View Full Version : D'Addario Classical guitar strings for Baritone Ukulele

12-20-2014, 12:13 PM
I have finished construction an excel spread sheet that takes D'Addario Unit weights for their classical guitar strings and converts it into string tension for the 20.125" scale of the baritone uke. From this I have put together four string sets that could be considered low, medium low, medium and high tension string sets and tested them on my baritone ukes, a Pono Acacia Deluxe and a custom baritone with spruce top, A-frame bracing, offset side hole and side sound port. I will simply list the string sets by frequency, D'Addario string number and tension for each set and then follow up with some comments. In general I have been very pleased with the string sets that I have tried.

Low Tension set.
Frequency string number tension
e Nylo29 10.83 lbs
b Nylo38 10.43 lbs
g Nylo022w 10.47 lbs
d Nylo29w 10.54 lbs

Total Tension 42.27 lbs

My Pono loves these strings. They are rectified clear nylon and silver plated copper wound on nylon.

Medium low tension set
Frequency string number tension lbs
e Nylo31 12.37
b Nylo40 11.56
g Nylo24w 11.21
d Nylo31w 11.58

Total tension 46.72 lbs

Medium tension set
Frequency string number tension lbs
e Nylo33 14.02
b Nylo41 12.14
g Nylo26w 14.29
d J2905 13.87

Total tension 54.32 lbs.
My custom baritone rocks on these strings.

High tension set
Frequency string number tension lbs
e Nylo34 14.88
b J4403c 13.54
g Nylo28w 15.91
d Nylo33w 16.19

Total tension 60.52 lbs. If you have a high saddle be advised you will put a lot of torque on the top of the instrument with this setup.

Every instrument has its sweet spot for total string tension based on the many variables inherent in design, construction and wood choices, etc. The classical guitar players recognize this and because it is a large market of discriminating players the string manufacturers cater to their needs with a vast array of products refined into low, normal, hard and extra hard tension string sets and a host of composites capable of modifying the nuances of tone. By comparison the baritone ukulele market is tiny and perhaps more casual. (Many uke string sets don't even tell you the string tensions!) This does not mean that we can't catch a ride on the classical market and take full advantage of the wide variety of excellent string choices to get the most out of our instruments. It is widely accepted that a set of strings that matches a mediocre instrument can make it sound pretty good, while a poorly matched set of strings can make an otherwise very good instrument sound mediocre.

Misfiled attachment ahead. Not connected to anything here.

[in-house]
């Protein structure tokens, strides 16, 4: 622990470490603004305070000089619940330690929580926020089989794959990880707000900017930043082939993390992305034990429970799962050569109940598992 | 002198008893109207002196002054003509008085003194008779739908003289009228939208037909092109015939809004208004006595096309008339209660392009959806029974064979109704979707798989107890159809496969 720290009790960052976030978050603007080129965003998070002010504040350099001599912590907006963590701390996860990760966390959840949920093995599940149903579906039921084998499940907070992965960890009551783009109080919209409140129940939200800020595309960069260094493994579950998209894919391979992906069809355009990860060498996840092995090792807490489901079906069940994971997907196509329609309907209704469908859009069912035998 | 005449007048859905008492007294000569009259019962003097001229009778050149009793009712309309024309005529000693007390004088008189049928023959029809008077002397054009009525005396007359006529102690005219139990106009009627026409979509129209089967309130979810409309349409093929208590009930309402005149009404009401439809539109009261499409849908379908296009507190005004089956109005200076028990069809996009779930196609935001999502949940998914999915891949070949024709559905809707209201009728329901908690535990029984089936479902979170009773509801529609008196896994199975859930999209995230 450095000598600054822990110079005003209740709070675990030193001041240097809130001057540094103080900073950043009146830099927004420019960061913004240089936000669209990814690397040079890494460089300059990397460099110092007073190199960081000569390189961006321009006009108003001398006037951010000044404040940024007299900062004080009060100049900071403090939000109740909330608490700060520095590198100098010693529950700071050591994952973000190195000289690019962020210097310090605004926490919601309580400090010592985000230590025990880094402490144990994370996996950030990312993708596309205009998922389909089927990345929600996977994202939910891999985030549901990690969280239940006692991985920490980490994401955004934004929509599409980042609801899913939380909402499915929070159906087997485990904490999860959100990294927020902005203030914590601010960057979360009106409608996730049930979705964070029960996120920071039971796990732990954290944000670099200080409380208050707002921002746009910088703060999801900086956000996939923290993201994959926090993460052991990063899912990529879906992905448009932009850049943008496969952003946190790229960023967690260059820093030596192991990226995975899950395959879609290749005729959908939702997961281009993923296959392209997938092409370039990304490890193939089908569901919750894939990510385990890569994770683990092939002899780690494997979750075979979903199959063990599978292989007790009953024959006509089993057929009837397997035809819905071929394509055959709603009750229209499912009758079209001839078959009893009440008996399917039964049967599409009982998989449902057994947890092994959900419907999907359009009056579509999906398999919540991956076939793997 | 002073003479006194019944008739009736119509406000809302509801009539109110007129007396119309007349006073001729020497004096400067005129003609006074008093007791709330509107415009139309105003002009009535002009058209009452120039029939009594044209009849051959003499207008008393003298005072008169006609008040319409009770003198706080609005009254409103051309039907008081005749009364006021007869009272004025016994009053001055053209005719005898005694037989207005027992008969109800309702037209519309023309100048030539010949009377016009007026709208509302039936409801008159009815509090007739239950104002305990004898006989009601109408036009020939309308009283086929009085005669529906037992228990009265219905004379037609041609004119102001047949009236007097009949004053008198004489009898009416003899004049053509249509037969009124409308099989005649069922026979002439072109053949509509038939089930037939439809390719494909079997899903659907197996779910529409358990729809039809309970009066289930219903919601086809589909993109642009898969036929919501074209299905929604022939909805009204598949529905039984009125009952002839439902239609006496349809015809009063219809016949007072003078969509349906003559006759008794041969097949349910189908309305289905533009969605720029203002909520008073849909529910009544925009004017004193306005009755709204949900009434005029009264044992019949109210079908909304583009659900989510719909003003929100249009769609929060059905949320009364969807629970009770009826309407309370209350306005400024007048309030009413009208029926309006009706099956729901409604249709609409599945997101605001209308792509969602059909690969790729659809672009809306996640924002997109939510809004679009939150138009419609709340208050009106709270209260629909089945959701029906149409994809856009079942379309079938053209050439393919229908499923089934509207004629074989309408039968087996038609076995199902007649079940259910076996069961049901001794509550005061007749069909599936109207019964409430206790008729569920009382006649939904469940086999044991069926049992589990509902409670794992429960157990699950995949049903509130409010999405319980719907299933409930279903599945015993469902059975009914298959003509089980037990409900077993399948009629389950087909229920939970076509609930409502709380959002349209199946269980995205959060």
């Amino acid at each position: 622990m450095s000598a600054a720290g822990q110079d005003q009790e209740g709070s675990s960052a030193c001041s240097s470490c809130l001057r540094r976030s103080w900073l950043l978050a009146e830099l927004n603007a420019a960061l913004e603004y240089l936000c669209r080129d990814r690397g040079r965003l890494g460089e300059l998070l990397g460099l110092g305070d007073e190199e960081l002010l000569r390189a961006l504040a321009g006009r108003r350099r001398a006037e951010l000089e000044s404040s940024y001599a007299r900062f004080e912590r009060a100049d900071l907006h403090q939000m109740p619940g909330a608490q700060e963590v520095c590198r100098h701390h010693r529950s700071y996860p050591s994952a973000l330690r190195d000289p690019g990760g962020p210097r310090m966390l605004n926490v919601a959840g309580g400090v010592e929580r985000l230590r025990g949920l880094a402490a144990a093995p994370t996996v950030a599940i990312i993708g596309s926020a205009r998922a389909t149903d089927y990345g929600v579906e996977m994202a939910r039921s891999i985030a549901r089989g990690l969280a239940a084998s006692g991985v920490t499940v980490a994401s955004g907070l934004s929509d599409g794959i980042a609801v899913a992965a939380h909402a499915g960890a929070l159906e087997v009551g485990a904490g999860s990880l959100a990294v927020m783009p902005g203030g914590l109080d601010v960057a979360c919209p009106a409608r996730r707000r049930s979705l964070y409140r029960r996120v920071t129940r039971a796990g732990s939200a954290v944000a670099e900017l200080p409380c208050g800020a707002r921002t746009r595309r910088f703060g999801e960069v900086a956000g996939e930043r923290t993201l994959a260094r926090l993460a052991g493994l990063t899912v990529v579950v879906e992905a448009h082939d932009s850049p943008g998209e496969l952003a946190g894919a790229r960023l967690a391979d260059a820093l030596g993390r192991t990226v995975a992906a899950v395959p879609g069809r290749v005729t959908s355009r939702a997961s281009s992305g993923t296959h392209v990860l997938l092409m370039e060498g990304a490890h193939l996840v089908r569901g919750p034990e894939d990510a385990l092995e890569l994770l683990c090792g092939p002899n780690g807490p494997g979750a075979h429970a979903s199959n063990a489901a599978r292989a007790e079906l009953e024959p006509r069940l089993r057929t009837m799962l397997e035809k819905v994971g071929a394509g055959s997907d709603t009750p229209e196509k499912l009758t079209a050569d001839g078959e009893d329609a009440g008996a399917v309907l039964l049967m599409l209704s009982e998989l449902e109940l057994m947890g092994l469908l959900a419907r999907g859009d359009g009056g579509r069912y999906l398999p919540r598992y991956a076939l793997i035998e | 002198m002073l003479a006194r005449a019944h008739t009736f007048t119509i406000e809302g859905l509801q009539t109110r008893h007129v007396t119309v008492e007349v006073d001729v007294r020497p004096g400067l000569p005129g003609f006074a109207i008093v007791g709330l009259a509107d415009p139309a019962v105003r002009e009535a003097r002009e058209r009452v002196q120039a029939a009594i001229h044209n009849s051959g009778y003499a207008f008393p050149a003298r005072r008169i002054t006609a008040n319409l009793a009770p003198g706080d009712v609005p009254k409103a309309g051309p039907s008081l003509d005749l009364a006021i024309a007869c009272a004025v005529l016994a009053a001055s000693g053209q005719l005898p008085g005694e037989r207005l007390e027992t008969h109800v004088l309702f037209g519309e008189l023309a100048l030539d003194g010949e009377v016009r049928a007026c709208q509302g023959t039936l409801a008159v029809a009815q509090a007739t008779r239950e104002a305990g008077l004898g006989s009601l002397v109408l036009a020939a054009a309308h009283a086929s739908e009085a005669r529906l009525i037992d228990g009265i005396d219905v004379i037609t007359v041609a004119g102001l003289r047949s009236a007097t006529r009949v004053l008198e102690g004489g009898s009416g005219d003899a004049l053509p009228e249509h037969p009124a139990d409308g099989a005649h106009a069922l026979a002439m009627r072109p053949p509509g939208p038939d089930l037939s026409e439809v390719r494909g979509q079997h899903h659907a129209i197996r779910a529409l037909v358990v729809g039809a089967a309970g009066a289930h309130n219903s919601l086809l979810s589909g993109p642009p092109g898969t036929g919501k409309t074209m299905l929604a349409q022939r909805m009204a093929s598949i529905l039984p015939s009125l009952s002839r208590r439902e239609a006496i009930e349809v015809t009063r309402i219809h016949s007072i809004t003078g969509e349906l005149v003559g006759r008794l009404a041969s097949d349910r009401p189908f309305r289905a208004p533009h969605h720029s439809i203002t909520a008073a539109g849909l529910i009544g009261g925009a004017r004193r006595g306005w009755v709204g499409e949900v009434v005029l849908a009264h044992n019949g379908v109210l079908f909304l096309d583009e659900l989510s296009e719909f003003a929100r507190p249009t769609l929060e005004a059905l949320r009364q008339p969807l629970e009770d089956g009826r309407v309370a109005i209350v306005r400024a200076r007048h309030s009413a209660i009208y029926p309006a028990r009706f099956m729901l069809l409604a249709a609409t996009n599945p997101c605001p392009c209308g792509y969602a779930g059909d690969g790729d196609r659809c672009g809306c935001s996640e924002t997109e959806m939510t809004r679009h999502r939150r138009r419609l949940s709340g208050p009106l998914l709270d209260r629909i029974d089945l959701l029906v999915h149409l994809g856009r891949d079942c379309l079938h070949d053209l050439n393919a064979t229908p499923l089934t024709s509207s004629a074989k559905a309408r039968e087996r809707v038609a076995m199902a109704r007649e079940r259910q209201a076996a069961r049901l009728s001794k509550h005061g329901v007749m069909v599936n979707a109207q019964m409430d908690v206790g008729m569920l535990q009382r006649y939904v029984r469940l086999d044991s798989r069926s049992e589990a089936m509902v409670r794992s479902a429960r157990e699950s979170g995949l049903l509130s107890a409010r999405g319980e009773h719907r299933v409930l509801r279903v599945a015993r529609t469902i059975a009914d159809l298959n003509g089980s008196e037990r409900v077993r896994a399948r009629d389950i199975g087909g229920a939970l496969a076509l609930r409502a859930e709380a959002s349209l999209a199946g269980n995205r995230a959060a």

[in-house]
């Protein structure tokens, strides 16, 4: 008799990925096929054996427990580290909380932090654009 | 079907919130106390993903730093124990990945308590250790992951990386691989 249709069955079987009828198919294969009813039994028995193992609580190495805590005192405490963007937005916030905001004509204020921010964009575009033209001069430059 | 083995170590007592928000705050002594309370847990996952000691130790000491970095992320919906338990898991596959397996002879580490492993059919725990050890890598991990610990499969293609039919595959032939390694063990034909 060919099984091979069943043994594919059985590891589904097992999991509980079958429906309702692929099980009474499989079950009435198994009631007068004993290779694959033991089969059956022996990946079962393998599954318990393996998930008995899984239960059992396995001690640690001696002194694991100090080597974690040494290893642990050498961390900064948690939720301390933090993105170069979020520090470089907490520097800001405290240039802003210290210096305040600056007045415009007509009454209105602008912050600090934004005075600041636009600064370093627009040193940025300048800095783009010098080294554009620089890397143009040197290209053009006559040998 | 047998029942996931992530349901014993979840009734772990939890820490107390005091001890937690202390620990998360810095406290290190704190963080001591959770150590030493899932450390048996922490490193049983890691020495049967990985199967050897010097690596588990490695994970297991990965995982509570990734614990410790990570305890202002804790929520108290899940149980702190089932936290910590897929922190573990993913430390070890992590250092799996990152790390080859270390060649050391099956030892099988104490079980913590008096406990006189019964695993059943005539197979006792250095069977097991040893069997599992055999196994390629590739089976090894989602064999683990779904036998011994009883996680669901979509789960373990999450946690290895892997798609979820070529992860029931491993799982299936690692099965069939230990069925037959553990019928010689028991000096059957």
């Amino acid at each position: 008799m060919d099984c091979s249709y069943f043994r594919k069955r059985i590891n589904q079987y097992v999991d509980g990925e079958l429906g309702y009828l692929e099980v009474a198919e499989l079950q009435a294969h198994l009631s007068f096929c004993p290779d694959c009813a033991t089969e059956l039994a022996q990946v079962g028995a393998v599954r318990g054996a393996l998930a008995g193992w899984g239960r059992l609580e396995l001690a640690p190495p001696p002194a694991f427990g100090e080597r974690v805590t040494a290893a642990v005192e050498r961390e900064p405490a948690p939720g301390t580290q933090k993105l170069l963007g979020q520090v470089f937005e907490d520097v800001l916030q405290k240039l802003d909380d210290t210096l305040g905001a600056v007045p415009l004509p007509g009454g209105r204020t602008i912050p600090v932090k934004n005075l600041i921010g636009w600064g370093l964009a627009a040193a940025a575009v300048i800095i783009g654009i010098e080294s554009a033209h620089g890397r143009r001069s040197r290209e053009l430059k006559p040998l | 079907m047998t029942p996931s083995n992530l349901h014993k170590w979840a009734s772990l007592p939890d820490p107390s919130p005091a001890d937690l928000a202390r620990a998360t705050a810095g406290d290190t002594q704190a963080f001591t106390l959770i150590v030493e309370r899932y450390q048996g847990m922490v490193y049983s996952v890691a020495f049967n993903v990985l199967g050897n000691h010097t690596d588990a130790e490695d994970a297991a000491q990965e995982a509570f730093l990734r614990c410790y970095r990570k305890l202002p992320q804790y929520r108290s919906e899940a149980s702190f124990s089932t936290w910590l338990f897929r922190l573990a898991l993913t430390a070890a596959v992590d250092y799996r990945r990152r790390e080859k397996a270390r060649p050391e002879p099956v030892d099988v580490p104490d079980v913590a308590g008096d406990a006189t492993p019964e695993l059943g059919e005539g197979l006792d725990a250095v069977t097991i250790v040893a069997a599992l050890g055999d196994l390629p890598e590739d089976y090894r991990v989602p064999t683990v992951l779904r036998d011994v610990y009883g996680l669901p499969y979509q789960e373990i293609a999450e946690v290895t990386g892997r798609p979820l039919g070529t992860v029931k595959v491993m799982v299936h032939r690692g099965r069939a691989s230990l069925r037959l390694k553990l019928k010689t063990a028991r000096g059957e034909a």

Thoughts on total tension. Other than setting up the instrument to have a great action, selecting the total string tensions is the single most important thing a player can do for his instrument. (playing technique aside!!!) Tension is held in equilibrium when the instrument is at rest, and the attack on the string imparts the energy of sound production. Too much tension may cause the instrument to be brash, boomy, lack responsiveness or be difficult to control volume. Too little and the instrument may seem quiet, muddy and unresponsive. Just right, AHHH, the sky opens and the earth moves and all is right with the world.

So how much total tension?? The total tension is translated into torque or rotational force to the surface of the top by the bridge. The bridge width and saddle height control how much torque along with the total tension. If you carefully measure the saddle height from the surface of the soundboard to the bottom of the strings directly in front of your bridge it will tell something about total string tension. A setup of .5 inches would be towards the high end, a setup of .35" towards the low end.

If two instruments had these dimensions and both used 53 lb string sets the .35" instrument would have a low torque of 18.6 inch lbs (53lbs x .35 inches), while the other would have 26.5 inch lbs of torque (.5 inches x 53 lbs) This is a very substantial difference for our relatively small instruments. A target torque of perhaps 22-3 inch lbs might be a good starting point. So to find the total tension divide the 22 inch lbs of torque by your saddle height and it will give you the total string tension to start off with.

An example. My Pono has a fairly high saddle height of .490". It has a thin top and is lightly braced. It responds beautifully picking and light to medium strumming, but begins to break down with an aggressive strum. So all this told me to go with light tension. A 42 lb string set puts 20.58 inch lbs of torque on it and it sound great. To go lower puts insufficient tension on nylon strings in my humble opinion. Much below ten lbs/string and you start to get a rubber band sound.

If this thread is at all useful I have also converted the tensions for baritone uke on a whole host of specialty strings that can modify the tone. Black nylon, composite copolymer, 80/20 brass wound, coated strings. I can add to this thread if this is useful.